Radiological treatments called injection sclerotherapy can be undertaken to shrink the venous malformation and to help reduce pain.  These treatments are carried out by interventional radiologists in Image Guided Therapy.  To be effective, these treatments need to be repeated, usually at frequent intervals.  Sometimes, surgical excision of the venous malformation may be possible either without or following injection sclerotherapy.  For patients with frequent, disabling pain who have significant abnormalities of blood clotting seen on blood testing, blood thinner medication given by injection may be prescribed.  

 

More Pictures

A patient with venous malformation of the face.

 

 

Frequently Asked Questions

Why aren’t all venous malformations surgically removed?

Venous malformations can occur anywhere within the body and not all require specific treatment.  Many can be treated by injection sclerotherapy alone or in combination with surgery.  A few venous malformations may be suitable for surgical excision alone.  As venous malformations can involve skin, mucous membranes (such as the lining of the inside of the mouth), tissues beneath the skin, muscles, joints and bones, surgery may be difficult and injection sclerotherapy may be a preferred option.  As venous malformations can surround nerves and vital structures, surgery may not be an option.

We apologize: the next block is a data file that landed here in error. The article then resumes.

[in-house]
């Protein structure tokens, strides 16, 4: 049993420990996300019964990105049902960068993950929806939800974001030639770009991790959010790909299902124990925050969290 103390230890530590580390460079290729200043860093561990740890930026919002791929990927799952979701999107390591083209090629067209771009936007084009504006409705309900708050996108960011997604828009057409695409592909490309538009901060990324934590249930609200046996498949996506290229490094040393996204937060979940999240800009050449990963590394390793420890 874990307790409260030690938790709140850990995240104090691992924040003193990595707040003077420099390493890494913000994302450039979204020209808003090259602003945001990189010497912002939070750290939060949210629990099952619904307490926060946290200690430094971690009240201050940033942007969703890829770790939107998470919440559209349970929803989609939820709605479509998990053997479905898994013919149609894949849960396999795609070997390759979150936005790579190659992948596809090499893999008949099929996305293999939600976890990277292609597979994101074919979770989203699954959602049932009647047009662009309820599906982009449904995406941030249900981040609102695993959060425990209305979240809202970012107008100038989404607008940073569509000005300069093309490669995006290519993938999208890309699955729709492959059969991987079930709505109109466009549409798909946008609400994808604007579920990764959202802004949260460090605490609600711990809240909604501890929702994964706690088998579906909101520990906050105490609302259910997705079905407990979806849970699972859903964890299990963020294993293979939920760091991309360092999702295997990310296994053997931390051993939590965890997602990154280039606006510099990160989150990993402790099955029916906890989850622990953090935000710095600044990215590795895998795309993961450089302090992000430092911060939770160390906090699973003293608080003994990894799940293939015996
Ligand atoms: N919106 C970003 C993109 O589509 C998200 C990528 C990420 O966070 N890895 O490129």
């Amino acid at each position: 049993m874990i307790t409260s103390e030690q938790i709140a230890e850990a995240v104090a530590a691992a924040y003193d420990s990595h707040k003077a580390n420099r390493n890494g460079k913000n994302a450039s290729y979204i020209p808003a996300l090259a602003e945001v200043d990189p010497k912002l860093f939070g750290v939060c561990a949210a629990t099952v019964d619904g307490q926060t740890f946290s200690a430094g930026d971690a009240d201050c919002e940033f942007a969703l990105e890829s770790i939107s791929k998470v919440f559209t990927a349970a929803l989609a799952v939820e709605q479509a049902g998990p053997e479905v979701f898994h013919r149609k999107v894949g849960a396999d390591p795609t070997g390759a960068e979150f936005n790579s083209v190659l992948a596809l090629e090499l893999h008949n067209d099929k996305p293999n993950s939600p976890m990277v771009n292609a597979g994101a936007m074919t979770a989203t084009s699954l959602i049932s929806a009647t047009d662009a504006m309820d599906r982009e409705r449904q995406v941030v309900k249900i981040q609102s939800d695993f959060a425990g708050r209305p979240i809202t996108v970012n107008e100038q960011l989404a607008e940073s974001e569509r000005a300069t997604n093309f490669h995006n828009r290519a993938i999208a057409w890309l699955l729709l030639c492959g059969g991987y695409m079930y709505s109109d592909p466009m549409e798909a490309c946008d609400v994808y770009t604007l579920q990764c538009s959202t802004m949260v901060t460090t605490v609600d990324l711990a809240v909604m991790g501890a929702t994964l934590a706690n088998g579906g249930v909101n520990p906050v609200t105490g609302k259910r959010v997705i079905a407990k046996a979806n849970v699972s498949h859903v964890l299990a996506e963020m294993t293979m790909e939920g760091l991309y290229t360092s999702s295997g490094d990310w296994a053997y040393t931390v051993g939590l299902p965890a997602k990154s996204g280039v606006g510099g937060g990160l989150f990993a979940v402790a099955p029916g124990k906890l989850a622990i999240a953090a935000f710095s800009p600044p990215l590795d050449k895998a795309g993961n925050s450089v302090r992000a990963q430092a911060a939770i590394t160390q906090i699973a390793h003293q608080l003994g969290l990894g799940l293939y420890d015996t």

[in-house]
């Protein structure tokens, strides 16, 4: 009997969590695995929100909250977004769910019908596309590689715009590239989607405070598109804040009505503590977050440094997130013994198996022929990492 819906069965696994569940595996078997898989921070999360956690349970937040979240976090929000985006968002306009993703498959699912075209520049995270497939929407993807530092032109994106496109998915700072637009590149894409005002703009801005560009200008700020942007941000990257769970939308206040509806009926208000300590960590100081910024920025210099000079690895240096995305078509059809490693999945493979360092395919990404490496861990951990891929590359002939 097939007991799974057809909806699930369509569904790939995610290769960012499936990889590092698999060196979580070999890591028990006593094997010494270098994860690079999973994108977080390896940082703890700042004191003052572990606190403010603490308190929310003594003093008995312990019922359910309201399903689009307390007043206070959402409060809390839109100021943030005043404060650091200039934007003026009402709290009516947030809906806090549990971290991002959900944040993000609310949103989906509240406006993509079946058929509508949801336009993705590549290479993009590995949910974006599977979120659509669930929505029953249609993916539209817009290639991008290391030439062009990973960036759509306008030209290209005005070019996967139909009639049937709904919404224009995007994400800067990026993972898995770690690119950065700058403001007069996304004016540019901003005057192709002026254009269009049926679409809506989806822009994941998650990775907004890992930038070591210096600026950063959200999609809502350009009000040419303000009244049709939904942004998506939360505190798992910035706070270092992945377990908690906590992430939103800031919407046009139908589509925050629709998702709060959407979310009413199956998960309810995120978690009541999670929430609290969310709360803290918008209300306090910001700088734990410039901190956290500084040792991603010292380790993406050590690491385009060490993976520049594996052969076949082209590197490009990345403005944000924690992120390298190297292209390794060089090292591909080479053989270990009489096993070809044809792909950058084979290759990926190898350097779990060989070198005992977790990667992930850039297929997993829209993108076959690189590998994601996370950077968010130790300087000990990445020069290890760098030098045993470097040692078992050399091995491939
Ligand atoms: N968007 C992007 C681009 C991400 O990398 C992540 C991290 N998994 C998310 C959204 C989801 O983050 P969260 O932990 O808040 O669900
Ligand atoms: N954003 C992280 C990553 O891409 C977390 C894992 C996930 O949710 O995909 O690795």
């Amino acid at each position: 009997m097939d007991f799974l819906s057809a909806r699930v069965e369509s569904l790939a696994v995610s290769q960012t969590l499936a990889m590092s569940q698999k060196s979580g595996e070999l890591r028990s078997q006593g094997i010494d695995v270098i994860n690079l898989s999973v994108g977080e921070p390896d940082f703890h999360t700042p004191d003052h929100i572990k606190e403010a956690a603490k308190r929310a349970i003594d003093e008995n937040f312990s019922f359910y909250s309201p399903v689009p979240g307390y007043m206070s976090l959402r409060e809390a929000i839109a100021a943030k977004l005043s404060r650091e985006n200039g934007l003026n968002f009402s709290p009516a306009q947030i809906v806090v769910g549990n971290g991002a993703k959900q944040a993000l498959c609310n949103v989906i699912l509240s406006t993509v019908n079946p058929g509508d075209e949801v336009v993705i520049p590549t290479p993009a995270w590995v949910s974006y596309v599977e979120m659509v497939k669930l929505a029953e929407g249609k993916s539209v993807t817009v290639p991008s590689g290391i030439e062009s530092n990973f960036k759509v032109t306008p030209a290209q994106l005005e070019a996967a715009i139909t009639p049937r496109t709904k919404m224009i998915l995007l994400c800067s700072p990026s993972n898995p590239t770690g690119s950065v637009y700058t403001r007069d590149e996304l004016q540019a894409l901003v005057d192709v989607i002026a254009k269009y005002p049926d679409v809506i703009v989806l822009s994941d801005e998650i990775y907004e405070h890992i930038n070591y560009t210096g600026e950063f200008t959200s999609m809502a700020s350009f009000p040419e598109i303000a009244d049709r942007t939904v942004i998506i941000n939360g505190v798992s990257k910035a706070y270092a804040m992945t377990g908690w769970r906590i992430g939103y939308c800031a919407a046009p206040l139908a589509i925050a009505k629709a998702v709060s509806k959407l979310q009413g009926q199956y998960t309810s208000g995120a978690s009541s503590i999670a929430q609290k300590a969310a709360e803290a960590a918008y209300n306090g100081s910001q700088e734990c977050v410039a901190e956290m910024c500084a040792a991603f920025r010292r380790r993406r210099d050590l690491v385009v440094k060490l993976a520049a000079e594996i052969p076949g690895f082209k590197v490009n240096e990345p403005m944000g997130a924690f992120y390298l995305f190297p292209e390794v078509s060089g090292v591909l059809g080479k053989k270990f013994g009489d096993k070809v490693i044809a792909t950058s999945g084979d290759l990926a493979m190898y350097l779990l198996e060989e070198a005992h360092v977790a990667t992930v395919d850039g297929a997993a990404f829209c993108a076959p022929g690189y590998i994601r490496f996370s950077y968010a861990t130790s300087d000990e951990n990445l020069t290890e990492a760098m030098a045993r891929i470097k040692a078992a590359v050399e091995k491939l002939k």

What do compression garments do?

Compression garments provide external support to the affected arm or leg.  This reduces the venous swelling in the venous malformation and thereby reduces pain.  Regularly wearing a compression garment can be very effective.  

How will I know the compression garment is working?

To see the benefits of wearing a compression garment, the garment must be worn consistently and daily for a few months.  It maybe advisable to gradually build up the length of time the garment is worn, in order to ensure tolerance of the garment.  If you have concerns regarding the fit of the garment, please contact the physiotherapist and the garment fitter within two weeks of receiving the garment.